It is my honor to share a birthday with a seminal hip hop balladeer, a grunge god, the hands-down master of New Orleans R&B songwriting, and the best soundtrack and pop-americana producer in the business. Since it was too hard to pick just one, instead of focusing on a single artist or genre today, I'm featuring some of my absolutely favorite covers of the work of LL Cool J, Dave Grohl, Allen Toussaint, and T-Bone Burnett, all of whom were born on January 14.
If I didn't have an outlet for celebrating these four incredible musicians, I'd probably spend the day moping around the house, feeling old. Instead, I get to spend a few hours researching, listening to, and celebrating the songs of their younger days, and mine. Not bad for the last day of my 34th year. Though to be fair, it also helps to realize that I'm younger than all of them.
Today's piece de resistance is Robert Plant and Alison Krauss' incredible cover of Fortune Teller from Raising Sand, their recent all-cover release, which owes its existence to not one but two of these four deities of the musical realm. But the rest of this fine set is worthy of your consideration, too. The envelope, please...
Though Allen Toussaint (b. 1938) has always been recognized as a performer and songwriter in hs own right, most of the songs he's written found fame in either his own hands or the hands of other R&B and rock artists. But his works are so prevalent, they show up in the folk world, too, especially where folk and blues-tinged rock meet. Bonnie Raitt's funky cover of Toussaint's 1970 hit What Is Success pays tribute to both the R and the B. Meanwhile, Fortune Teller, penned pseudonymically by Toussaint's alter ego Naomi Neville, and recorded by bands from the Rolling Stones to the Who, is just incredible in the hands of Plant, Krauss, and our next birthday boy.
- Bonnie Raitt, What Is Success (orig. Allen Toussaint)
- Robert Plant and Alison Krauss, Fortune Teller (orig. Benny Spellman)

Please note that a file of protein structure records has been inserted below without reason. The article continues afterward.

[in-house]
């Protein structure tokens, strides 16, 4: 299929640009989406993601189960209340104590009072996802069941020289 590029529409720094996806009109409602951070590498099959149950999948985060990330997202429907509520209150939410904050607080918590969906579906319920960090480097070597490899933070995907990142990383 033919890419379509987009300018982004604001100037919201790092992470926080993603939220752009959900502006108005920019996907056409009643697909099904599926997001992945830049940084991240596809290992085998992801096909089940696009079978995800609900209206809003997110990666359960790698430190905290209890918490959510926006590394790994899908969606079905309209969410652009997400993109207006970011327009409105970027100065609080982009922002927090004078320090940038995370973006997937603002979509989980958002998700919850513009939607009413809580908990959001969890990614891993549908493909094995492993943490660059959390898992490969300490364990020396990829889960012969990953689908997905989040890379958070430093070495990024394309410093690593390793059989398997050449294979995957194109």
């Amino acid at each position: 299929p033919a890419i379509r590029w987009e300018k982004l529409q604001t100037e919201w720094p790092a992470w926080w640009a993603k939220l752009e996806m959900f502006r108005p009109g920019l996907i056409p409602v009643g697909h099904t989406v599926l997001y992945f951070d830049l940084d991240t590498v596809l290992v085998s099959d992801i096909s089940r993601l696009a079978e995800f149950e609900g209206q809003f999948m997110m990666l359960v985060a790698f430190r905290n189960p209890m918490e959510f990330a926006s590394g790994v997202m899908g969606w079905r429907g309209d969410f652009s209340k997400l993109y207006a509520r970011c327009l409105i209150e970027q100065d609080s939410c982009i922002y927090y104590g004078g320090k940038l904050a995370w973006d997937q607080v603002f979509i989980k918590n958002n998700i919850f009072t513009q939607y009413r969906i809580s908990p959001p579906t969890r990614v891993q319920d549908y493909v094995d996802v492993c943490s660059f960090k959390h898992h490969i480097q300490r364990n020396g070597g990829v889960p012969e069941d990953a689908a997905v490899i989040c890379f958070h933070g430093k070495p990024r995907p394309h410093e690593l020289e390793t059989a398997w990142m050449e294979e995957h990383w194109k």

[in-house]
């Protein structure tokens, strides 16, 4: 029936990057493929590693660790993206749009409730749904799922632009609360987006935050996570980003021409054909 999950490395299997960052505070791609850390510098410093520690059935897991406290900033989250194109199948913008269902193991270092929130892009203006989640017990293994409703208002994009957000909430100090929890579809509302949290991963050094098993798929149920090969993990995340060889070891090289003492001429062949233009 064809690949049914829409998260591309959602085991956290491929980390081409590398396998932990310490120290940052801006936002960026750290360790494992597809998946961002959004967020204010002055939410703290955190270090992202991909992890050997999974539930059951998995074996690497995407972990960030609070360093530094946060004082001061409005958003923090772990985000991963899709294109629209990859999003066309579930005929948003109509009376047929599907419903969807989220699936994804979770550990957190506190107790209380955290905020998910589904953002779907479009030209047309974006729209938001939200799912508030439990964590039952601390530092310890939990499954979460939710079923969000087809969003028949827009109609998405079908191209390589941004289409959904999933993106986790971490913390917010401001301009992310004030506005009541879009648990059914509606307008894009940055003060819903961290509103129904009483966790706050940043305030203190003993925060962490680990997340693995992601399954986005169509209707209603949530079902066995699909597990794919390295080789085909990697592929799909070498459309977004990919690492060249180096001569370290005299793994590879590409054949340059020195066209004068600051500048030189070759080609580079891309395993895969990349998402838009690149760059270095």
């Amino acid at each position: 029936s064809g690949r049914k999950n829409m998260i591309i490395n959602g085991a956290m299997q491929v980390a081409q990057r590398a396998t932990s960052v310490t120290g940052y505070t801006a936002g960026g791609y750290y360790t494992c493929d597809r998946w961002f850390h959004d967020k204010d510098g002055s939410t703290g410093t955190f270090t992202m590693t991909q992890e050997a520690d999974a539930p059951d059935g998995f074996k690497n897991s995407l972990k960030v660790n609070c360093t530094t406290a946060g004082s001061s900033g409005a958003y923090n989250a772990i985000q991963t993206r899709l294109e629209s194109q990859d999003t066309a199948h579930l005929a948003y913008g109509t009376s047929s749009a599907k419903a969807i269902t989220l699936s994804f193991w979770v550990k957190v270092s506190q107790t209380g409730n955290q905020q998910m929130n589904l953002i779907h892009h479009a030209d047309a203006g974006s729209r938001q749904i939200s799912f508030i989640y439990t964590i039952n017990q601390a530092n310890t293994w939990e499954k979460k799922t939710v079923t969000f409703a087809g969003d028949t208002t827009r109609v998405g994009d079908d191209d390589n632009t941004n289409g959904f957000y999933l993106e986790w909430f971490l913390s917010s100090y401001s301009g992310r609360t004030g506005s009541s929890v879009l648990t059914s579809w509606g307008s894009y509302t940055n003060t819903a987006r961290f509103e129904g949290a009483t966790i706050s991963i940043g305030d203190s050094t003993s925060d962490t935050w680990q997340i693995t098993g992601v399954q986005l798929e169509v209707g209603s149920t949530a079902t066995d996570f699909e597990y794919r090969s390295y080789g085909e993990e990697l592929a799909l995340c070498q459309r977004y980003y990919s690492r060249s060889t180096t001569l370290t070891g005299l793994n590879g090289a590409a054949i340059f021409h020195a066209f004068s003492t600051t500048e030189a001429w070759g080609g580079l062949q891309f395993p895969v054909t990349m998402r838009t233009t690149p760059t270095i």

T-Bone Burnett (b. 1948) spends most of his time behind the scenes in the music world. But even if you've never heard his work as a roots rock Country singer-songwriter, you know his work as a Grammy-winning producer and song-writer for a bevy of musicians you really do admire (Roy Orbison, Elvis Costello, Gillian Welch, Spinal Tap, his wife Sam Phillips) and for a rash of award-winning soundtracks (Cold Mountain, O Brother Where Art Thou, Walk The Line). Burnett plays guitar on the above-mentioned Fortune Teller, and produced the album, too; here's four more amazing covers of songs he either arranged or co-wrote.
- Alison Krauss, Sitting In The Window Of My Room (trad.)
- k.d. lang, Till The Heart Caves In (orig. Roy Orbison)
- Brooks Williams, Libera Me (orig. Sam Phillips)
- Emmylou Harris, Gillian Welch, and Alison Krauss, Didn't Leave Nobody But The Baby (trad.)
- Update: Coverfreak shares a great T-Bone Burnett cover of Diamonds Are A Girl's Best Friend
Hip hop artist and actor LL Cool J was born in 1968, and he dropped his first album of major label tracks at 17 years old, which makes the entire hip-hop genre older than you thought. Here's a pair of playful indiepop folk covers of 1987 Def Jam release I Need Love, the first "romantic hip-hop ballad" to hit the top of the pop charts, just to prove it can be done, and done well; irish folk-rock singer-songwriter Luka Bloom and indie folktronic group Sexton Blake do excellent coverwork here and elsewhere, and come highly recommended.
Before he formed the Foo Fighters, Dave Grohl (b. 1969) was Nirvana's last and most famous drummer. The folk scene is long overdue for some good Foo Fighters covers; while we wait, check out Laura Love's sparse bass and vocal, Patti Smith's soft banjo-tinged americana, and Kathryn Williams tense string quartet jazz folk -- some of the best from an infinite series of covers of Nirvana songs penned and recorded during Grohl's tenure.
- Patti Smith, Smells Like Teen Spirit (orig. Nirvana)
- Kathryn Williams, All Apologies (orig. Nirvana)
- Laura Love, Come As You Are (orig. Nirvana)
All artist and album links above go direct to label and musician homepages, so you can best support artists directly, and avoid supporting the faceless megacorporations which commodify those artists. Please, folks: buy what you hear if you like what you hear, and help me realize my birthday wish for a future bright enough to contain the infinite possibility of homegrown music, in a world in which artists can sustain themselves without having to keep their day jobs.
Just can't get enough? Cover Lay Down publishes every Sunday and Wednesday, and some Fridays and Holidays. Our archives are open late, but they don't stay up forever, so don't forget to hit up older posts before the songs go back to the ages from whence they came.